Tennessee Mountain Stories

Eating Acorns


Last week’s article about Potatoes, Butter and Wealth already had me thinking about how well off we are today as compared to our ancestors – then I read this article about how to eat acorns!  Well, that got me to wondering what your food situation would have to be to resort to eating this often abundant, wild nut.

I suppose our Native American ancestors may have relied on these nuts, as well as many other wild fruits, grains and nuts that we’ve completely lost the use of.  But even the depression-era stories of hunger and need never included acorns - at least not the ones I’ve heard. 

As I was reading the instructions on how to prepare and eat acorns I couldn’t help but remember a comical story Daddy always tells about Mr. Cross moving up to Fentress County from Pickett County.  He went back home for a visit and was goaded for his decision.  When asked what he was eating out there on the mountain he said, “Pine needle soup”.  Farmers always question why you would move from fertile valleys onto the rocky mountain top and I don’t have a good answer for the mystery.

Still, our woods have long offered provision for the wise hunter or gatherer.  I’ve mentioned before that one Cherokee traveler reported the area was flagged by his tribe as a bad hunting ground but many families found meat for their tables in deer, squirrels or even opossums when necessary.  Of course as more and more people called the mountain home, there was less room for wildlife, and over-hunting left depleted populations at times. 

You may remember reading Callie Melton’s account of hunting salad in the early spring here.  This was a familiar story for me as I’ve heard of my Great grandmothers on both sides of the family picking greens as well as herbs they would use for cooking as well as medicine. 

Stories of the great Chestnut trees that covered the entire Appalachian mountain range are legendary among woodsmen.  These trees provided nuts as wells as strong, lightweight logs and lumber that were used for everything from furniture to rail fences.  The Chestnut Blight began killing off stands in the late 1800’s and by the 1930’s the American Chestnut tree was practically extinct.  While their rot-resistant logs and stumps hung around into the 1950’s – and in fact you still might find remnants of some of the stumps – the nut-bearing live trees were only a memory by my Daddy’s time.  I’ve mainly heard of the Chestnuts being eaten as nuts and not really ground or used in cooked foods.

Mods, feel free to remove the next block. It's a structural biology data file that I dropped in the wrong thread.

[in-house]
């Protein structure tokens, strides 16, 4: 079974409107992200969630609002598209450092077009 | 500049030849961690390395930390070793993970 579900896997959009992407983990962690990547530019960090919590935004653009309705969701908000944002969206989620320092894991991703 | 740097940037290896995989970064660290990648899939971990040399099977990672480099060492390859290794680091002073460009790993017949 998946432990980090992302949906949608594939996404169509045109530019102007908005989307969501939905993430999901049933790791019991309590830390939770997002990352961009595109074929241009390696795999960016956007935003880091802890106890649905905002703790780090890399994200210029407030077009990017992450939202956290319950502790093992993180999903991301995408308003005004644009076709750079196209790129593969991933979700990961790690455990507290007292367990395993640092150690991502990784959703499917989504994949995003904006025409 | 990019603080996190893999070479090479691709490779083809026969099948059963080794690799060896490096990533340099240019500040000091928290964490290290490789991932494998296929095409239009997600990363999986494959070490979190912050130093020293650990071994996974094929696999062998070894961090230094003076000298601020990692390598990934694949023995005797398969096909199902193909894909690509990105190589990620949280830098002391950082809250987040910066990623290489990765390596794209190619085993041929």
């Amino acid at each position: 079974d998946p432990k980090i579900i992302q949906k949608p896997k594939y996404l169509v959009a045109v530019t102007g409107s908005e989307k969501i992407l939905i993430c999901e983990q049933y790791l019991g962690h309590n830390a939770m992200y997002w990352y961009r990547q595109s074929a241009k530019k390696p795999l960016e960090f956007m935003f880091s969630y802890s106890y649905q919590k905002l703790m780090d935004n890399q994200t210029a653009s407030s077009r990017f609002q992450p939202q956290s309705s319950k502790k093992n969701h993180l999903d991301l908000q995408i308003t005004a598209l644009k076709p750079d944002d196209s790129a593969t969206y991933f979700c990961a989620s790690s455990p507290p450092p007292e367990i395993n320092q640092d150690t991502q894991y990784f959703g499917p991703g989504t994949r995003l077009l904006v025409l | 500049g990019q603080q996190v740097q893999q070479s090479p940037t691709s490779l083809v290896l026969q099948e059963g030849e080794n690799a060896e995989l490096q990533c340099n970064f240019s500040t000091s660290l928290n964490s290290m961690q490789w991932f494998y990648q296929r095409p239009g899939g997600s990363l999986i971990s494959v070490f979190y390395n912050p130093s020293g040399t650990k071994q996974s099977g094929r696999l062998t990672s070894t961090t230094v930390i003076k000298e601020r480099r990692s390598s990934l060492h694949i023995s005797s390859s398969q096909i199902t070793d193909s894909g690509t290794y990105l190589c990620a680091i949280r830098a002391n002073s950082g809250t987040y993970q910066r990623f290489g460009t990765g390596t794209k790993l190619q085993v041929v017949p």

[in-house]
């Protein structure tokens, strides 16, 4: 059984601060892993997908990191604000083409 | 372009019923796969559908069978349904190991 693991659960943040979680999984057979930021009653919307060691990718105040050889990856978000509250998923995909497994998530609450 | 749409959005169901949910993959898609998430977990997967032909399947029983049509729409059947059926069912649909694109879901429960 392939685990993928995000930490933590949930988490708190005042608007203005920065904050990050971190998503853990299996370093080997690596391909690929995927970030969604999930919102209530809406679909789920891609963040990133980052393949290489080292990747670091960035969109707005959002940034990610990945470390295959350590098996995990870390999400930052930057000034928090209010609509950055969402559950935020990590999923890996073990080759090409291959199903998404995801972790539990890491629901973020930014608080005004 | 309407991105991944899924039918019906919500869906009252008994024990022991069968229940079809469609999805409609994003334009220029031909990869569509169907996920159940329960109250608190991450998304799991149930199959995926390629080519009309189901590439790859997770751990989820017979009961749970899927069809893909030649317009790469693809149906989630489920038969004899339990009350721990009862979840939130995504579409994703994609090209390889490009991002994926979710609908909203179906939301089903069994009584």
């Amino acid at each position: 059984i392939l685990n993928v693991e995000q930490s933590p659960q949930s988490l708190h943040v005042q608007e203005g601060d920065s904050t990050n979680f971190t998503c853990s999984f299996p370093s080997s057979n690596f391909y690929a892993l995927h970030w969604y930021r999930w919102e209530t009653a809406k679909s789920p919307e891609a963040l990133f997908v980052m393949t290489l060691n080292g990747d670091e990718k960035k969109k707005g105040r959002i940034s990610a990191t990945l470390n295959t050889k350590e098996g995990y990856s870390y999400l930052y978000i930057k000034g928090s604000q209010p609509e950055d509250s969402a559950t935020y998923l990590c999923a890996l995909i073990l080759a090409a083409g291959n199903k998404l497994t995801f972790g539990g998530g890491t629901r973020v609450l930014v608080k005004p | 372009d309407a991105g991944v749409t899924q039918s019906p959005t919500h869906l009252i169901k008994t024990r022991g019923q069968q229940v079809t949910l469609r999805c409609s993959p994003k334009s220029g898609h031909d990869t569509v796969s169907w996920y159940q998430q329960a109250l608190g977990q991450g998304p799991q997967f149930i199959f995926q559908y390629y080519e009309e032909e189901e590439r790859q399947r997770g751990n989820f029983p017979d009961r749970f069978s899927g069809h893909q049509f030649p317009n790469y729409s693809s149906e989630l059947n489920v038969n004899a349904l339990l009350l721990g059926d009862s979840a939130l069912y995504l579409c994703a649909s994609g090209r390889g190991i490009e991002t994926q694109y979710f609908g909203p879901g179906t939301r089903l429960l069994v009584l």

Is this just a limit in my own knowledge?  Why do you suppose our mountaineers did not adopt this staple of their Cherokee forefathers?  Certainly there’s a lot more work involved in using acorns than either chestnuts or little hickory nuts.  While you can eat a chestnut raw, acorns are high in tannic acid that must be leeched out before it can be eaten.  The Indians did this by soaking them in running water, but the Farmer’s Almanac says you can boil the acid out of them – although it takes several times and you have to keep at it, not allowing the nuts to cool between the pots of boiling water.  So that really is a lot of work and the process may well have contributed to its lack of popularity.

Again I’m reminded to count my blessings - while eating acorns is fascinating to me, I’ll have bread today without grinding flour from acorns.

If you’ve heard stories about people using acorns I can’t wait to hear them.  Please click Comments below.


Potatoes, Butter and Today’s Wealth

Rotting Potatoes.jpg

I’ve been thinking a lot lately about the wealth we enjoy in this time and place and you know I’m always weighing these thoughts against our history. 

 My thoughts first began to turn this direction when Mama mentioned that the winter’s potatoes are rotting.  I found her assessment to be fully accurate when I noticed that awful smell of rotting potatoes emanating from my cabinet.  So I decided to mash a big bowl for supper and began peeling them and cutting away the bad parts.  As the scrap bucket grew fuller and fuller I wondered if that sight might have panicked my grandmothers.  Here we are in the early part of September, the potato crop has already been fully harvested because worms were threatening and the vegetables are showing signs of spoilage.  If my family’s well-being rested with those tubers I might be wondering already if this would be a lean winter. 

Do you ever think about the reliable food chain America enjoys?  Now my rural upbringing means my larder is usually pretty well stocked and we could go a few weeks without visiting the grocer – IF we were willing to eat cornbread made with water and all-veggie meals for a few days.  And I can do without potatoes mostly because I’ve tried to trim some starches out of my meals and so I don’t cook them every day like my grandmas did.  But for those families that raised pretty much everything they ate, failure of the potatoes would surely mean they’d see some hungry days.  And that reminds me that our Scotch-Irish roots are still planted pretty deeply.